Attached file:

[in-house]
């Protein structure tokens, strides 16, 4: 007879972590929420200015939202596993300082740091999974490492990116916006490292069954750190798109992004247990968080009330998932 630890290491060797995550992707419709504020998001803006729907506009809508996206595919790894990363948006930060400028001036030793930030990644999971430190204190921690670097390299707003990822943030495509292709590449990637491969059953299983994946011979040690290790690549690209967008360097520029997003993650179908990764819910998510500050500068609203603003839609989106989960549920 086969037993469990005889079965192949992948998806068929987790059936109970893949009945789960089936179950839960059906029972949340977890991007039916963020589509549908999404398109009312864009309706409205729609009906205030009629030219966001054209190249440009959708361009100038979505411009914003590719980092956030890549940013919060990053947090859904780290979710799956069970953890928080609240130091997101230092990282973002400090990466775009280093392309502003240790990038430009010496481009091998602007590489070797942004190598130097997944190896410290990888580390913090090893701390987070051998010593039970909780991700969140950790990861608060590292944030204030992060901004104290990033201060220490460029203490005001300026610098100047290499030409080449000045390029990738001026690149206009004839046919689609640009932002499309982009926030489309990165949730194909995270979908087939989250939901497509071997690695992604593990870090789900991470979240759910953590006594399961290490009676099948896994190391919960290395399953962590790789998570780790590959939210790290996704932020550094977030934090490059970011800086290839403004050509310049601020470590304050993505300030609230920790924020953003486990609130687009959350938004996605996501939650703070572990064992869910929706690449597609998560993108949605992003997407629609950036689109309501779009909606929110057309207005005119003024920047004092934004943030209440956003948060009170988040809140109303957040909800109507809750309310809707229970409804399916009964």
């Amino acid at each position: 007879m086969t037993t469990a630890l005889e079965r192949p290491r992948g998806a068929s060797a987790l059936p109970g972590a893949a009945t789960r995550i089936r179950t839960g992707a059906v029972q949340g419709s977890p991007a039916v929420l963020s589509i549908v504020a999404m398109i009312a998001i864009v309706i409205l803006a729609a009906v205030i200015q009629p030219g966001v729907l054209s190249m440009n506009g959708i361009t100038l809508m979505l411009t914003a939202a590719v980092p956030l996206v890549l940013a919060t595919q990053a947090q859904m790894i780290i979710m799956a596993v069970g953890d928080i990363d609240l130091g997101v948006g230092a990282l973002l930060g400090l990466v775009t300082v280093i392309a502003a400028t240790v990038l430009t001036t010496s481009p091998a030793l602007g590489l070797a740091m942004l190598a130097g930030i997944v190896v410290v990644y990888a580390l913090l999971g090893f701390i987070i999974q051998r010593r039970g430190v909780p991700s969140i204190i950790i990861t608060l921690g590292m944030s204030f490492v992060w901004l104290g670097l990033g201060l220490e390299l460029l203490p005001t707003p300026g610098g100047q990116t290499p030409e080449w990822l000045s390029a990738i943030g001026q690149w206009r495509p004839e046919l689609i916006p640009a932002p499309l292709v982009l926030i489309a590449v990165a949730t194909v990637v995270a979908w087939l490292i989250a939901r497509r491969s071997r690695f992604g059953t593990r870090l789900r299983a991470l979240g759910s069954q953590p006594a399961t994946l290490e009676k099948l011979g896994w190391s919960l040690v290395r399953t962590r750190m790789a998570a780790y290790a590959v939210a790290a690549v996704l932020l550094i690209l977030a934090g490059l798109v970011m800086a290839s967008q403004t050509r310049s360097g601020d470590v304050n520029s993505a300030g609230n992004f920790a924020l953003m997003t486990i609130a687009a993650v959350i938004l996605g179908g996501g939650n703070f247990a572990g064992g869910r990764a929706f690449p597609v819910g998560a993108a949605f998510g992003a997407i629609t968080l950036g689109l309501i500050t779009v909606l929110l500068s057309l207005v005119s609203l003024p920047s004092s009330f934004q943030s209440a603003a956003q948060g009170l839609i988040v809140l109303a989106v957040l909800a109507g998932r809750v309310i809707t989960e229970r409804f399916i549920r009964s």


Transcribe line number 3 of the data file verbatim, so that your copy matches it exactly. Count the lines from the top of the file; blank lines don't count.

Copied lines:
């Amino acid at each position: 007879m086969t037993t469990a630890l005889e079965r192949p290491r992948g998806a068929s060797a987790l059936p109970g972590a893949a009945t789960r995550i089936r179950t839960g992707a059906v029972q949340g419709s977890p991007a039916v929420l963020s589509i549908v504020a999404m398109i009312a998001i864009v309706i409205l803006a729609a009906v205030i200015q009629p030219g966001v729907l054209s190249m440009n506009g959708i361009t100038l809508m979505l411009t914003a939202a590719v980092p956030l996206v890549l940013a919060t595919q990053a947090q859904m790894i780290i979710m799956a596993v069970g953890d928080i990363d609240l130091g997101v948006g230092a990282l973002l930060g400090l990466v775009t300082v280093i392309a502003a400028t240790v990038l430009t001036t010496s481009p091998a030793l602007g590489l070797a740091m942004l190598a130097g930030i997944v190896v410290v990644y990888a580390l913090l999971g090893f701390i987070i999974q051998r010593r039970g430190v909780p991700s969140i204190i950790i990861t608060l921690g590292m944030s204030f490492v992060w901004l104290g670097l990033g201060l220490e390299l460029l203490p005001t707003p300026g610098g100047q990116t290499p030409e080449w990822l000045s390029a990738i943030g001026q690149w206009r495509p004839e046919l689609i916006p640009a932002p499309l292709v982009l926030i489309a590449v990165a949730t194909v990637v995270a979908w087939l490292i989250a939901r497509r491969s071997r690695f992604g059953t593990r870090l789900r299983a991470l979240g759910s069954q953590p006594a399961t994946l290490e009676k099948l011979g896994w190391s919960l040690v290395r399953t962590r750190m790789a998570a780790y290790a590959v939210a790290a690549v996704l932020l550094i690209l977030a934090g490059l798109v970011m800086a290839s967008q403004t050509r310049s360097g601020d470590v304050n520029s993505a300030g609230n992004f920790a924020l953003m997003t486990i609130a687009a993650v959350i938004l996605g179908g996501g939650n703070f247990a572990g064992g869910r990764a929706f690449p597609v819910g998560a993108a949605f998510g992003a997407i629609t968080l950036g689109l309501i500050t779009v909606l929110l500068s057309l207005v005119s609203l003024p920047s004092s009330f934004q943030s209440a603003a956003q948060g009170l839609i988040v809140l109303a989106v957040l909800a109507g998932r809750v309310i809707t989960e229970r409804f399916i549920r009964s």